In partnership with Hope in a Box and in commemoration of Pride, we held an LGBTQ+ Lit Contest that asked high schoolers to share how LGBTQ+ representation in books inspired them and impacted their lives. The following is a contest honorable mention story.
When I first read the term, used by a character to describe themselves, I was shocked. There were other people who felt this way?
Being the confused but interested reader that I was, I quickly searched the internet. To my surprise, there were entire websites, forums, and even a flag dedicated to the subject. Years of reading standard adventure novels and hearing the adults around me had drilled into me the standard reaction: ‘They may seem strange to you now, but in the future, you’ll be singing a different tune,’ ‘in hindsight, you’ll realize you always felt this way really, really deep down,’ and ‘no one knows anything about themselves before the age of twenty, if not thirty.’
But after searching around my library and consuming several amazing books, I came to a different conclusion. Being LGBTQ+ is not a phase or something one ‘grows out of’,’ and other uncertainties or confusions about life—career choices, college applications, what ice cream flavor is the best—do not contradict that when you feel a term describes you, it does.
Books like Audrey Coulthurst’s Of Fire and Stars, a novel about a princess who, although engaged to the prince of an ally kingdom, falls in love with his sister instead, helped me be more accepting of myself and others. In this story, the main character, Denna, does not struggle with the fact that she has fallen in love with a woman, but rather the fact that she is already engaged to someone else and her magical powers mean she is caught up in political turmoil.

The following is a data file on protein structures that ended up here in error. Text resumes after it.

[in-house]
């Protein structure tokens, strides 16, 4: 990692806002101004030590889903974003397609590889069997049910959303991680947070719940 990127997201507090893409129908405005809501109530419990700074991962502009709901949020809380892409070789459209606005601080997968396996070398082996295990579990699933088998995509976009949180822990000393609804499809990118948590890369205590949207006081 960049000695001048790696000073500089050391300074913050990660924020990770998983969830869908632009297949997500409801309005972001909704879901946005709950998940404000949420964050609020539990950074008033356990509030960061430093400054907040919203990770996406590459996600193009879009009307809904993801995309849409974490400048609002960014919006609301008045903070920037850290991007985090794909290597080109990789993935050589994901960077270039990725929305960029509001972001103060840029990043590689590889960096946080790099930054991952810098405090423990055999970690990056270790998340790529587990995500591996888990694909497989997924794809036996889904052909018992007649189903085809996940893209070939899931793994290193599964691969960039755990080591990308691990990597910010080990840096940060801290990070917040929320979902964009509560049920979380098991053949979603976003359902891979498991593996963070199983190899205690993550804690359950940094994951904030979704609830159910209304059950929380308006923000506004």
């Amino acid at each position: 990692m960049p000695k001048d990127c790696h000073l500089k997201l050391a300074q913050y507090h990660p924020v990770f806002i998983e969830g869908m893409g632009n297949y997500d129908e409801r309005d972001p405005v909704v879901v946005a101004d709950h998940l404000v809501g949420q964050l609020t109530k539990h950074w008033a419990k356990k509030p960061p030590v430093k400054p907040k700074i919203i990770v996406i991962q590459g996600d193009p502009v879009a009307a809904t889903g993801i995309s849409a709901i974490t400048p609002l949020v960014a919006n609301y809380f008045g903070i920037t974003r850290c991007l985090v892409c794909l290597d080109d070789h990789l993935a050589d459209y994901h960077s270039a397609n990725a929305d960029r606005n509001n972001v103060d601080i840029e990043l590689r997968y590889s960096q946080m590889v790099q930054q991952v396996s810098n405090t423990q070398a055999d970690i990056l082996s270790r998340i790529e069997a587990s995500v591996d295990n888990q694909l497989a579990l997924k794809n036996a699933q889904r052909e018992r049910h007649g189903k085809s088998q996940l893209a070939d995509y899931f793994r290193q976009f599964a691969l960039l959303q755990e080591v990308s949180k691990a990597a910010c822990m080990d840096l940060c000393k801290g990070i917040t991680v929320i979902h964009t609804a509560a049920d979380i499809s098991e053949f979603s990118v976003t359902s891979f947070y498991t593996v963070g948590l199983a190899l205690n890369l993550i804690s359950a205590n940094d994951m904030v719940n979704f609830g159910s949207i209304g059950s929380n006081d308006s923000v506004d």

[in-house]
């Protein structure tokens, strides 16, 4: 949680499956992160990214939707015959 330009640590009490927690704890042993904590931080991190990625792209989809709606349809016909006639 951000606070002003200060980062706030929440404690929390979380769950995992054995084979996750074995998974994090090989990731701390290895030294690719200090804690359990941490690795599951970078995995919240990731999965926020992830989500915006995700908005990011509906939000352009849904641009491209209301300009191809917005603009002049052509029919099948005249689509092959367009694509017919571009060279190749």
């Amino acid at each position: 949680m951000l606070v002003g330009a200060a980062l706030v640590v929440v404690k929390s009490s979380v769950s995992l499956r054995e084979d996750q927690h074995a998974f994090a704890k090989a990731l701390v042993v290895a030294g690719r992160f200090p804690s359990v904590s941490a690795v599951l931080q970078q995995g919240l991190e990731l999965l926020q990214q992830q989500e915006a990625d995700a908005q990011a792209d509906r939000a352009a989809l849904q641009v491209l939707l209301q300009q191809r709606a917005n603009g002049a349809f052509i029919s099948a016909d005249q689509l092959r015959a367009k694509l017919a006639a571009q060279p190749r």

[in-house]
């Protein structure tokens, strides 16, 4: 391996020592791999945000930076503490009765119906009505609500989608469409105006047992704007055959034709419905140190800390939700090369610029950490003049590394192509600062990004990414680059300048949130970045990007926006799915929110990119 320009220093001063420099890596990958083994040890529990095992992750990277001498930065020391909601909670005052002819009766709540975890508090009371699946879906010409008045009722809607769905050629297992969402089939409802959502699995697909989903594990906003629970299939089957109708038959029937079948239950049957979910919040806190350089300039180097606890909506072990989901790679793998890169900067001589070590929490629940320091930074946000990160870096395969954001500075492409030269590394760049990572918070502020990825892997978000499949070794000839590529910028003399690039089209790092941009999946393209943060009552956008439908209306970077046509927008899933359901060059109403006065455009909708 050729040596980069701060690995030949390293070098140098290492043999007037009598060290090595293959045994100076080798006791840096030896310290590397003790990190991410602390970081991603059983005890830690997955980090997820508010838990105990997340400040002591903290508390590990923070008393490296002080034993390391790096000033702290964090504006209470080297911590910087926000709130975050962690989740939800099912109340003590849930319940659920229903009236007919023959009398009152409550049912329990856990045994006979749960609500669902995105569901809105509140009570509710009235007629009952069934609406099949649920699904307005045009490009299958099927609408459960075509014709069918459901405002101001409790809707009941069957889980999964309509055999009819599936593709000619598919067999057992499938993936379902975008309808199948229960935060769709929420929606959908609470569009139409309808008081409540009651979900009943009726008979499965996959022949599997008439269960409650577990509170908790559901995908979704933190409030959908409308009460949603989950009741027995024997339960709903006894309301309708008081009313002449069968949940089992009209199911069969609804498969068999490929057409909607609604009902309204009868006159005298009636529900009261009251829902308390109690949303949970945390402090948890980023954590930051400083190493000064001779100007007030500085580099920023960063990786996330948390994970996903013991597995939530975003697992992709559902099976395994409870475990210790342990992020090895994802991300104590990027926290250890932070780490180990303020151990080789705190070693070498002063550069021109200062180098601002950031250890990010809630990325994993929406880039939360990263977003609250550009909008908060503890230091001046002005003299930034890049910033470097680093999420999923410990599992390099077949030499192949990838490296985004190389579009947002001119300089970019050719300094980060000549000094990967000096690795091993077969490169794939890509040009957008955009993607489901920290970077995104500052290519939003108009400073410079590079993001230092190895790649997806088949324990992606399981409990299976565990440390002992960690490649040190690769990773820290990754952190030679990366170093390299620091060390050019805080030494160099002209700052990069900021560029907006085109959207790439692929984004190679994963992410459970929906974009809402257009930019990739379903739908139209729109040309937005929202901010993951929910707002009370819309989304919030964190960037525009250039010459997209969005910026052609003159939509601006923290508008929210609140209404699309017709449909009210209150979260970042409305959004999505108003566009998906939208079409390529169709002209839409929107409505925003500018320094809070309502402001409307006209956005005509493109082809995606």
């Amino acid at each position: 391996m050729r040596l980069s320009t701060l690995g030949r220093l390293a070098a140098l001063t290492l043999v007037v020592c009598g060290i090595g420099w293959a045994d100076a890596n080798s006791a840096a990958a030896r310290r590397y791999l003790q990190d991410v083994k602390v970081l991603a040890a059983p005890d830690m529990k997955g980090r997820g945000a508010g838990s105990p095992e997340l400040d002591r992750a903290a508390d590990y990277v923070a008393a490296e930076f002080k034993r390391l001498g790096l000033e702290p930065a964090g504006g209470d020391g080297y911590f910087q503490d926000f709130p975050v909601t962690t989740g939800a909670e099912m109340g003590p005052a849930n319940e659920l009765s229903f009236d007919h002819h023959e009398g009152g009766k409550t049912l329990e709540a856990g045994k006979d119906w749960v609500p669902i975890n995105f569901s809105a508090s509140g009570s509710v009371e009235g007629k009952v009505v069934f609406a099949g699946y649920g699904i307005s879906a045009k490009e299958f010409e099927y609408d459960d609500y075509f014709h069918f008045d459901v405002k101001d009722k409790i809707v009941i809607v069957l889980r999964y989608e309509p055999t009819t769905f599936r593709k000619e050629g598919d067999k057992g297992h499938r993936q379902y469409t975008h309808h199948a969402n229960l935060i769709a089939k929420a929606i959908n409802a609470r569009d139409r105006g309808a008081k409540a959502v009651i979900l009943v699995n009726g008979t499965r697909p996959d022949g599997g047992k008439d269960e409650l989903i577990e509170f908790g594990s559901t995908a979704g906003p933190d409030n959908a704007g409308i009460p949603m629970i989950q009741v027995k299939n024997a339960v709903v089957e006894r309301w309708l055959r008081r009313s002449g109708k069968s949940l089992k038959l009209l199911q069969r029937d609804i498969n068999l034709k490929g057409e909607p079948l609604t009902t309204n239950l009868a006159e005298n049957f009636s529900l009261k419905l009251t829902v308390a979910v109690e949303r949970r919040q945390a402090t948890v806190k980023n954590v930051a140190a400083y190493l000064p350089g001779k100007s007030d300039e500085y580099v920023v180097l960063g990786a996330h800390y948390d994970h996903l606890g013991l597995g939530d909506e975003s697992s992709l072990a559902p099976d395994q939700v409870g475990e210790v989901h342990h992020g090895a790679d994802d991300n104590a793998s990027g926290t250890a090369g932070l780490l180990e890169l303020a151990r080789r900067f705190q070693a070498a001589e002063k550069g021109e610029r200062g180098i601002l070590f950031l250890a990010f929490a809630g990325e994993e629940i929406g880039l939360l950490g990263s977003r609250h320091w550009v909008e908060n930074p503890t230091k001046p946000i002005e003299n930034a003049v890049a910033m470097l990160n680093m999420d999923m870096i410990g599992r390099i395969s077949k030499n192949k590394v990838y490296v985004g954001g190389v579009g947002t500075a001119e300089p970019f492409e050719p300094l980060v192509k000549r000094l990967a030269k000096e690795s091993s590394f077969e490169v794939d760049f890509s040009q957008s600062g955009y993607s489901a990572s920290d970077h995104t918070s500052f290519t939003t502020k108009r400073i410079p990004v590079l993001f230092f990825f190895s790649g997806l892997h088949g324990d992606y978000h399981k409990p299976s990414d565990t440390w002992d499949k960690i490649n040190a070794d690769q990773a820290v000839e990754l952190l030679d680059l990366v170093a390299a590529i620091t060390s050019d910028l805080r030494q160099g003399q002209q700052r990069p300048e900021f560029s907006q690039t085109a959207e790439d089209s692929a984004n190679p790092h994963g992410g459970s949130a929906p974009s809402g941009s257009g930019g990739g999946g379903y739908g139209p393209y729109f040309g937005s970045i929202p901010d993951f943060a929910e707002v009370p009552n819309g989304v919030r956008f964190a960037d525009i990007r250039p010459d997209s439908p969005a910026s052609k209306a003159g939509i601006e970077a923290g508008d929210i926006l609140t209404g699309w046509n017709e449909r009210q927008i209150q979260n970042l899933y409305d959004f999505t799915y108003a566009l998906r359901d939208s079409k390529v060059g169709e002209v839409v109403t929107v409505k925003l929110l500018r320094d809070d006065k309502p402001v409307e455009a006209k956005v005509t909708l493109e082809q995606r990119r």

Denna’s conflict due to her pesky arranged marriage means that the reader, almost accidentally, begins to root for her desired relationship to succeed. This helped me realize that being LGBTQ+ does not need to be an internal conflict or necessarily frowned upon by others; instead of being a trait added to a character to make complications, it is another fact of life, like enjoying books or chocolate. We don’t question whether we truly want to read books, we just read. We don’t worry that we’re going through a phase of liking chocolate, we just eat chocolate and decide not to when we stop liking it.
This casual inclusivity also inspired me to bring LGBTQ+ relationships into my own writing. There was no special formula for creating a gay relationship; it was just like any other relationship. It did not need to be flashy, constantly restating that it was a gay relationship with non-straight characters, wreaking havoc on the characters’ lives as they psychoanalyzed whether they were truly gay. Instead, I could write about two friends happily falling into a relationship together while solving a murder mystery. This freedom to cut out the relationship drama helped me work out my own identity as I realized what types of relationships I wanted to portray.
Finally, reading these novels provided reassurance that identifying myself was not a terrifyingly permanent decision, but as simple as realizing I like dark chocolate.